Thursday, April 30, 2015

Mennonite Community Cookbook: 65th Anniversary Edition

When Jamey and I were first married we were lucky enough to rent an apartment that was furnished. The previous renters were leaving the country to do missions and asked if we wouldn't mind living with their furniture so they wouldn't have to store it while they were away.  We were so happy to oblige as we had no money and Jamey still had a semester of school to finish up.

In the meantime, we kept our eyes and ears open in hopes of snatching up unwanted furniture of family and friends so when the previous renters returned we'd have something to sit on.  My grandfather's cousins were moving into an assisted living facility and had a couch, a dining room table and chairs, and a matching hutch to sell.  We had to borrow the money from my grandfather to buy it (we paid him back shortly thereafter).  His cousins graciously included in our purchase a set of beautiful china and their lovingly used copy of The Mennonite Community Cookbook by Mary Emma Showalter.


Years later, this is the cookbook where I would find the recipe for making grape pie and food for a barn raising.  It became a treasured part of my cookbook collection.  When I was recently asked if I would help spread the word about its anniversary, I was honored.

The Mennonite Community Cookbook is celebrating its 65th anniversary with an updated edition. They added spiral binding, a glossy (easy to clean) cover, and photographs which were nonexistent in the original edition.

shoofly pie

They've also updated some of the directions.  "A dab of cinnamon" and "ten glubs of molasses" have been replaced with measurements that can...well...actually be measured.  The cookbook still retains all it's original recipes and charm.  Each recipe names the submitter(s) and where they came from (similar to a church cookbook) and has plenty of character. Reading these recipes reminds me of reading my grandmothers' recipe cards (prior to the age of meticulous editing of grammar and formatting). These recipes were and are the heart and soul of many, many a kitchen.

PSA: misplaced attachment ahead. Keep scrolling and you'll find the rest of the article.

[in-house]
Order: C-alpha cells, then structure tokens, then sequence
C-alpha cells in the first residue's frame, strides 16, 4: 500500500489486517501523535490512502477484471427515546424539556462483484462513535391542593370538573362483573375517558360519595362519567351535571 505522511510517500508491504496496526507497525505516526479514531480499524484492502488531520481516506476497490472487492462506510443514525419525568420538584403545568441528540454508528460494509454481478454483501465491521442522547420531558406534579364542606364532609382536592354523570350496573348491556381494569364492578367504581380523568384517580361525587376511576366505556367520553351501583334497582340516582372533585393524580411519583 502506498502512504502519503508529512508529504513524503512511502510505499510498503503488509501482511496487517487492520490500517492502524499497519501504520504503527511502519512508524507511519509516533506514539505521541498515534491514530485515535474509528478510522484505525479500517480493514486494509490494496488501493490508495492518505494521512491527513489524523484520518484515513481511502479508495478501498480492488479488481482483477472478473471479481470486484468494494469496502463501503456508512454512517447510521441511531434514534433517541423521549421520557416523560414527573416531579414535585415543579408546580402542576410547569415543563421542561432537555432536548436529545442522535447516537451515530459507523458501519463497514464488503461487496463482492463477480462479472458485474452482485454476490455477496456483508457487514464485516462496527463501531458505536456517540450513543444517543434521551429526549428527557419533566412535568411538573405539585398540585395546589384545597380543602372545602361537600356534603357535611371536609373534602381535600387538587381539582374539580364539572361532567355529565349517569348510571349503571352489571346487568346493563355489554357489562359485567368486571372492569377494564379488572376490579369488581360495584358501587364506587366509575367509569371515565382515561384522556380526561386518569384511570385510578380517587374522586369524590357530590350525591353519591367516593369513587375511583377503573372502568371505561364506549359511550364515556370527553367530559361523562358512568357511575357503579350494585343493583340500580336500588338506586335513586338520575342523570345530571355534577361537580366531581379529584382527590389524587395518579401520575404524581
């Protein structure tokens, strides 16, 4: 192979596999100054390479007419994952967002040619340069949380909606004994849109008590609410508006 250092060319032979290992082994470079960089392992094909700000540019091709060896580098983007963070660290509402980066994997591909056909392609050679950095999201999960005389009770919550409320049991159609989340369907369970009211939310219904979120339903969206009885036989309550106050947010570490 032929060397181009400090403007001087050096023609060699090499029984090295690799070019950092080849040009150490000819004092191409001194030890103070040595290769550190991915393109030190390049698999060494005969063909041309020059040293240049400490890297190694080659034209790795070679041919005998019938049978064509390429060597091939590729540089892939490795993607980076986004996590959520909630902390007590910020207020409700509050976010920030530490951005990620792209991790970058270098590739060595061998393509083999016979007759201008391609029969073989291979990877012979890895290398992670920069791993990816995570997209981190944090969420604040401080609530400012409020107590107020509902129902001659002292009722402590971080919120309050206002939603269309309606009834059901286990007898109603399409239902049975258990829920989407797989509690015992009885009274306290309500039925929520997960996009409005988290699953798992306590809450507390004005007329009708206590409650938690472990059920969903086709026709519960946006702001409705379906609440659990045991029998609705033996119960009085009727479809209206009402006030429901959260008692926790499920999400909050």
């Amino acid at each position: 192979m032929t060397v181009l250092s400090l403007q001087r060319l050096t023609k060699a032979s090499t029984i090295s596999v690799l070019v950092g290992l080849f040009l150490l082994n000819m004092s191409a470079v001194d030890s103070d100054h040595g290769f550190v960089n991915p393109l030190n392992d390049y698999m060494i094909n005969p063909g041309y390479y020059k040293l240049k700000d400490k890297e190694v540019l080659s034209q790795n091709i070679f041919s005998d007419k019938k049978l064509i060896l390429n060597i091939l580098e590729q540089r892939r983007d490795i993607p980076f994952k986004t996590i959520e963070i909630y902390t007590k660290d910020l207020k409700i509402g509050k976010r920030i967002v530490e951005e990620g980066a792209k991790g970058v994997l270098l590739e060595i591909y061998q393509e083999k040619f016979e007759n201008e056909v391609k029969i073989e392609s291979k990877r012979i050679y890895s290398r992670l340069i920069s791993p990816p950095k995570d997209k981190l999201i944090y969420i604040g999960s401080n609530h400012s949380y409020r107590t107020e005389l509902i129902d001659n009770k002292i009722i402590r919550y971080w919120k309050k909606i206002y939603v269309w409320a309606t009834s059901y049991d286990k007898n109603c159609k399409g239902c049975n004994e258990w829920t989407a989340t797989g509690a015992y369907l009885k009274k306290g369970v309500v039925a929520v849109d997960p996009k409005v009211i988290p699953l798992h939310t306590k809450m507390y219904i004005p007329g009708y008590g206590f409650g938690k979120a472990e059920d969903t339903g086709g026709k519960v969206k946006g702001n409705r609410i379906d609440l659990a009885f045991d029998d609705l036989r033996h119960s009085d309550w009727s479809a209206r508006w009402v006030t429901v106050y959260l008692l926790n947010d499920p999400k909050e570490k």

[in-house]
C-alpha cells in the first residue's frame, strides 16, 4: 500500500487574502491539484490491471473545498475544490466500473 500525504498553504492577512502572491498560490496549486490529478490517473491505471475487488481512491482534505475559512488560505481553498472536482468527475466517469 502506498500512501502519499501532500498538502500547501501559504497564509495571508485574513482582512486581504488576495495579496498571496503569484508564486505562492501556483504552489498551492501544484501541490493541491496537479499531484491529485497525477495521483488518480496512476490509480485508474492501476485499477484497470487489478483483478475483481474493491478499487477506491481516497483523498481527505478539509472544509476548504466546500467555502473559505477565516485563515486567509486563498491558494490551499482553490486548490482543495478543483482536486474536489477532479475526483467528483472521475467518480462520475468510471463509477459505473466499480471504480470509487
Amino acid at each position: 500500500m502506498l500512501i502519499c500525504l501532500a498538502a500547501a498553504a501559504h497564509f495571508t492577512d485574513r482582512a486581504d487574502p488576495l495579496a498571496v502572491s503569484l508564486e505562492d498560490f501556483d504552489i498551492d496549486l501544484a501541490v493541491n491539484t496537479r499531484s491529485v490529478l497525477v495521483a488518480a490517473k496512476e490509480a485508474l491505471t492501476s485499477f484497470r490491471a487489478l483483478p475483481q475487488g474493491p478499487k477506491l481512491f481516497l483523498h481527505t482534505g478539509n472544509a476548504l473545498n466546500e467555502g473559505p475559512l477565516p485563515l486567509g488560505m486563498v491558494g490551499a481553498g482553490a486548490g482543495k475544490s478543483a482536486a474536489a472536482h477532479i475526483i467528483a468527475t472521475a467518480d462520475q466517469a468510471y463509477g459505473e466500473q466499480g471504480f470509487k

Last month, I asked you to tell me what foods/recipes you consider Mennonite and many of you responded.  I wanted to show you that if you want to create the recipes you lovingly remember, they can be found in this cookbook. If you're so inspired, you can purchase the cookbook here or find it on Amazon (if you have swagbucks to spend). Pin It


  1. Hi name is Nancy and I live on the other side of the country from you and live an entirely different type of life. I am Catholic, living my faith, and deeply in love with Jesus, my Lord and my life. He is more vital to me than the air that I breathe.
    I just recently started following you and it makes me ponder. While I live a truly blest life with a husband I love surrounded by family and really good people for friends I often times think, that if He returned today would He be pleased with our efforts. A simple lifestyle we do not live in the manner He prescribes yet I long to do more for Him and less for me. I know you live a very different way from me and while some might call it a simpler lifestyle, it is anything but easy.
    I look forward to following you and learning your heart and by doing so, perhaps learning a little bit more about mine! In His loving service, Nancy

  2. I am a long time follower and reader of your blog. I am wondering about the recipe for the peppernuts. I wonder how similar it is to this one: ? This blog is written by a group of women in Canada. The recipe calls for Roger's golden syrup. I wonder if your recipe does as well, and if you use Roger's, or substitute?

    1. Hi, Rita! The recipe in The Mennonite Community cookbook is very basic- it doesn't call for any corn syrup and also doesn't include the spices. The only flavoring is peppermint extract. They're simple, mildly sweet and delicious:-).


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